Accountants Vs. Engineers

Both engineering and accounting require attention to detail for success.

Both engineering and accounting require attention to detail for success.

If you like to work with numbers, then a career in accounting or engineering may interest you. The jobs have similarities in compensation and personality type, but the nature of the work is very different. Accountants thrive during tax season, putting in long hours during this time, though the rest of the year will be slower. Engineering tends to have a steadier workflow and can be more hands-on. Both careers were actually rated to be among the 20 happiest jobs in America based on a survey conducted by Career Bliss in 2012. So think about where you see yourself in your career. If you like to design products and solve problems, engineering could be best. But if you prefer the financial side and enjoy the business environment, consider accounting as a career choice.

Education

The education for accountants and engineers is quite different. Although both jobs typically require a bachelor’s degree, the accounting degree is more focused on business, while the engineering degree is more technical. If you study accounting, you’ll go for a degree from a business college and will take similar classes to students majoring in marketing or management. Engineers, on the other hand, take more technically challenging courses based on math and science. Both degrees require strong math skills, but you might steer clear of engineering if science isn’t your forte.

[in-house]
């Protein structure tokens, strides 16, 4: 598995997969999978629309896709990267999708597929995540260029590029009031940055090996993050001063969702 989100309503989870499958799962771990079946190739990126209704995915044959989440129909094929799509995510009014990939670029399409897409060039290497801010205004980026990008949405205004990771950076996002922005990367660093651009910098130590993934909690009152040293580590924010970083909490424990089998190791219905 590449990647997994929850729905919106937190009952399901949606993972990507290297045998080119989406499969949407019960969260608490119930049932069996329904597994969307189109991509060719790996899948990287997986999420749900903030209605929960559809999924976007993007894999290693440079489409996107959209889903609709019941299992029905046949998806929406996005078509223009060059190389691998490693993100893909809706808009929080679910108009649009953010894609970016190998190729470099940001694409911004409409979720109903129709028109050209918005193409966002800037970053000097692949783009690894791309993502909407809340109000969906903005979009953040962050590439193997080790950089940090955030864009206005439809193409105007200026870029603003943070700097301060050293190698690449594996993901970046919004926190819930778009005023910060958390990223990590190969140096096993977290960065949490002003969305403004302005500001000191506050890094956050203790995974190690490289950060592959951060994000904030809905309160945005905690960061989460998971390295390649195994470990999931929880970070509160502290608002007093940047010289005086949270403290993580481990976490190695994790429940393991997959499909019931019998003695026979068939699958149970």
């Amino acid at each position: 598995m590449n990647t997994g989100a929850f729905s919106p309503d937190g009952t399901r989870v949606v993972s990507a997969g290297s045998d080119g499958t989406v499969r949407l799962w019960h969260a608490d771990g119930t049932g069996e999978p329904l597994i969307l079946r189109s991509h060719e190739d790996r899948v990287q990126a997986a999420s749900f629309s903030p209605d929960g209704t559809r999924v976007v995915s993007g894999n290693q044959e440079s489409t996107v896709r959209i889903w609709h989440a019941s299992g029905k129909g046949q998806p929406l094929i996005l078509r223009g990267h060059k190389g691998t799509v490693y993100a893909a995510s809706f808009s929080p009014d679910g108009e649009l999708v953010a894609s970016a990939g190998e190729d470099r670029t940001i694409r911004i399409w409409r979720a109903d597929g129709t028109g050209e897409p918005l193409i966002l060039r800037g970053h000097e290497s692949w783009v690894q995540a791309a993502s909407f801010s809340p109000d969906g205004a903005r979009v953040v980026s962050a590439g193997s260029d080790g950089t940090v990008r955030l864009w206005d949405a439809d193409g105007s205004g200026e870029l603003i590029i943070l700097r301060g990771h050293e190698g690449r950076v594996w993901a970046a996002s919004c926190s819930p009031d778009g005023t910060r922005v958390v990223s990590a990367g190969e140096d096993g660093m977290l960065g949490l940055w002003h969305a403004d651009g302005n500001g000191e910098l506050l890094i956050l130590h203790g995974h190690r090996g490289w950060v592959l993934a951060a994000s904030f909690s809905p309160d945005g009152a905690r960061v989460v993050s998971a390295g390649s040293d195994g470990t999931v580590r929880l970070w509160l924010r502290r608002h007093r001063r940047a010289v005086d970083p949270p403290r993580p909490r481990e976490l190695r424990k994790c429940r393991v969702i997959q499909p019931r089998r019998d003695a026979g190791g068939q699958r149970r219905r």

Personality

Both accountants and engineers tend to have a type C personality. They tend to appreciate the facts and usually need a lot of information before they can make a decision. You probably know one; they are extremely detail-oriented and always strive for accuracy. This personality really lends itself to engineering and accounting because both positions require attention to detail. Accountants work with numbers and are responsible for producing financial statements for businesses or completing income tax returns. In both cases, one mistake with a single number can have a dramatic impact on the end result. And as an engineer, you’ll also need to be accurate with numbers. A miscalculation in a product’s design can have a catastrophic impact and even result in product failure or safety issues.

Work Environment

Accountants work in an office environment and generally don’t have much physical activity associated with the job. While engineers also tend to work in an office environment as well, the job is usually more hands-on. Physical testing is a common aspect of engineering work. When designing or troubleshooting a product as an engineer, you must conduct testing to evaluate performance. So if both paths seem interesting to you, consider whether you’d prefer a more active job or one that requires less physical activity.

Compensation

Both accounting and engineering are high-paying jobs compared to other fields. Salaries in the engineering field can range from $40,000 to $120,000 depending on the position and experience level. Likewise, accountants can earn between $39,000 and $109,000 per year. These career options are very rewarding so you should choose based on your interest and which you think you’d enjoy more. As the money rolls on your paychecks, you’ll be happy that you spent all those years in college studying hard to complete your degree. It’s not an easy task, but you’ll find it’s worth the effort.

 

About the Author

Auston Matta is an experienced engineer who has worked in the packaging industry since 2003. He holds a bachelor's degree in bio-engineering and a master's degree in engineering management. Auston has also contributed to "Pharmaceutical & Medical Packaging News."

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